Five Internal Control Ideas for Small Businesses
If we had to define the term internal controls for small businesses, we’d probably phrase it like this: “Checks and balances that business owners put into place to ensure that their accounting is accurate and that their employees don't do things they shouldn't.” That second part might sound a bit cynical, but the reality is that over two-thirds of frauds are committed by employees in positions of trust, and most small businesses have relaxed work environments with little or no supervision.
With that in mind, here are a few ways you can improve your company’s internal controls:
1. Establish good general controls.
Lock your registers and file cabinets. Keep your blank checks in a secure place. Manage your passwords carefully. These are all basic, common-sense security measures, but they’re easy to overlook when you’re buried in the day-to-day details of running a business.
2. Be aware of the classic fraud tricks.
Cash and inventory are by far the biggest sources of fraud for small businesses (especially retailers). The most common tricks used by employees include skimming (taking cash from the register and/or keeping cash payments from customers and then adjusting the sales receipt), stealing inventory (when nobody's looking), embellishing expense reports, and writing checks to fictitious vendors (such as friends or relatives).
3. Don’t let one person do everything.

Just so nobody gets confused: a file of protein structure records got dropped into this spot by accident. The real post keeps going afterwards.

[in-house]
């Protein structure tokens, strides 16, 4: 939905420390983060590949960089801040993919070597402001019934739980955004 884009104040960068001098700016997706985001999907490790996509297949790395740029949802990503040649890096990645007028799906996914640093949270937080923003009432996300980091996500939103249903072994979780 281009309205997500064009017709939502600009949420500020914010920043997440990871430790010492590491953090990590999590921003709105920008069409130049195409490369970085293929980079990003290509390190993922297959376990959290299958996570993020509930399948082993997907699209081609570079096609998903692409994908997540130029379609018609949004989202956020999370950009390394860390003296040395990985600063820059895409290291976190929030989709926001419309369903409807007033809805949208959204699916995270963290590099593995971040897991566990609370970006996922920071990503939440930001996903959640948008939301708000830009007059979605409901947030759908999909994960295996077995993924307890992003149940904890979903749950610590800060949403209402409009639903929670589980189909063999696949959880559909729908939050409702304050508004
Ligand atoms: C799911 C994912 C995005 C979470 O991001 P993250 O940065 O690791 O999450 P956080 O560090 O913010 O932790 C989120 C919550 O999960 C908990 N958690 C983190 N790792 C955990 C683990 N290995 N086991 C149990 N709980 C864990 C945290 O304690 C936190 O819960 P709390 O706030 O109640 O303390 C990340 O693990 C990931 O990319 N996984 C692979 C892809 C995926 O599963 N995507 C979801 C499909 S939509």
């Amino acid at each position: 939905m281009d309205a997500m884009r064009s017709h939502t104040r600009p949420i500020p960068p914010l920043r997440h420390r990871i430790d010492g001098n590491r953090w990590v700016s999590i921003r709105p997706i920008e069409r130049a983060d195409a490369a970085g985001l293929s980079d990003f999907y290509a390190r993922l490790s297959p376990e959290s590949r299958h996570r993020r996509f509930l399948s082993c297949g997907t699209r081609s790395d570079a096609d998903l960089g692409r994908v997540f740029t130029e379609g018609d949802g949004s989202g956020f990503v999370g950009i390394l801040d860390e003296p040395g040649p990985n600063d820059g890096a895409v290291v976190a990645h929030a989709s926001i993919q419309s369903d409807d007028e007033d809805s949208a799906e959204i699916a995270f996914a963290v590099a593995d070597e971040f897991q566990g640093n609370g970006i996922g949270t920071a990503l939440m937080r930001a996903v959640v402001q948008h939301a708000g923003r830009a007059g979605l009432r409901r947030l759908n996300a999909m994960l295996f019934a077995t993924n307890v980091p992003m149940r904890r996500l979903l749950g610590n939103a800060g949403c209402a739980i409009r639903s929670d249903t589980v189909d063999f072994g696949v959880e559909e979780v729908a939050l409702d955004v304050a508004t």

Segregation of duties isn’t always possible at small businesses, so a good rule of thumb is this: When it comes to your accounting, don’t let one person do everything. Your bookkeeper should not be the check signer. Your bank reconciliation should be done by someone other than the person who writes the checks. Daily cash receipts should be crosschecked and deposited into the bank by somebody other than the store manager. If you have employees, you (the owner) should know your approximate average payroll for each pay period and approve each payroll run before it gets submitted for processing.
4. Keep an eye on your bank reconciliation.
If there’s anything strange going on with your business (like phony checks or unauthorized withdrawals), it’ll usually show up during the bank reconciliation (or "bank rec"). Although you may think the bank rec is just a tedious monthly chore, it's actually a key accounting procedure and a vital check-and-balance for every business. In fact, one of the best internal controls a small business can have is to get their bank rec done by an independent, outside accountant every month. Also, you (the owner) should take time to read your bank statement every month and ask questions about anything that looks unusual (with online banking, it's never been easier).
5. Stay hands-on with your accounting.
Believe it or not, the single most important internal control for any small business is the overall atmosphere created by the owner (accountants call this the "control environment"). You should stay hands-on with the financial side of your business, not just hand everything over to a bookkeeper and trust that it's being done correctly. Take an interest in the accounting, review large invoices before they get paid, look at your financials on a regular basis, and ask lots of questions. In addition to keeping you informed, these actions show employees that you’re paying close attention to the numbers... and that's always a good thing.
Legal stuff: This information is provided for educational purposes only and does not constitute advice for your specific situation.